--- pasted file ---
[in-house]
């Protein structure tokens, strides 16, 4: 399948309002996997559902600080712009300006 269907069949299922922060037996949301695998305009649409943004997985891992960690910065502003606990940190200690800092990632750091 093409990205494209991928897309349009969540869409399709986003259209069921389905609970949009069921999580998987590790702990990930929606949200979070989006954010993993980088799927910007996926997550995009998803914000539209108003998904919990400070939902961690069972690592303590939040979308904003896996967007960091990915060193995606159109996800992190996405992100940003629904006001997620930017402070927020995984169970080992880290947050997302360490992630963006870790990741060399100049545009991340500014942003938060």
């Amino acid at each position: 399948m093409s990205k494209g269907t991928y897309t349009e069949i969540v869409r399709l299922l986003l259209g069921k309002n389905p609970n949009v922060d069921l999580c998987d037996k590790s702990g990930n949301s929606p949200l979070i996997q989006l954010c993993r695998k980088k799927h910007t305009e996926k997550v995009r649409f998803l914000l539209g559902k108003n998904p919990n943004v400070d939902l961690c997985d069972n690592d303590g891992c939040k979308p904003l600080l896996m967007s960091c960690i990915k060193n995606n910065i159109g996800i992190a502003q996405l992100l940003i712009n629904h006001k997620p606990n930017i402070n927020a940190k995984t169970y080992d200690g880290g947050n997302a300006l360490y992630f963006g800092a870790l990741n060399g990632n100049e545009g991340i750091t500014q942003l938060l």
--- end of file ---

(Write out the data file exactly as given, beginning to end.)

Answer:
[in-house]
């Protein structure tokens, strides 16, 4: 399948309002996997559902600080712009300006 269907069949299922922060037996949301695998305009649409943004997985891992960690910065502003606990940190200690800092990632750091 093409990205494209991928897309349009969540869409399709986003259209069921389905609970949009069921999580998987590790702990990930929606949200979070989006954010993993980088799927910007996926997550995009998803914000539209108003998904919990400070939902961690069972690592303590939040979308904003896996967007960091990915060193995606159109996800992190996405992100940003629904006001997620930017402070927020995984169970080992880290947050997302360490992630963006870790990741060399100049545009991340500014942003938060």
């Amino acid at each position: 399948m093409s990205k494209g269907t991928y897309t349009e069949i969540v869409r399709l299922l986003l259209g069921k309002n389905p609970n949009v922060d069921l999580c998987d037996k590790s702990g990930n949301s929606p949200l979070i996997q989006l954010c993993r695998k980088k799927h910007t305009e996926k997550v995009r649409f998803l914000l539209g559902k108003n998904p919990n943004v400070d939902l961690c997985d069972n690592d303590g891992c939040k979308p904003l600080l896996m967007s960091c960690i990915k060193n995606n910065i159109g996800i992190a502003q996405l992100l940003i712009n629904h006001k997620p606990n930017i402070n927020a940190k995984t169970y080992d200690g880290g947050n997302a300006l360490y992630f963006g800092a870790l990741n060399g990632n100049e545009g991340i750091t500014q942003l938060l």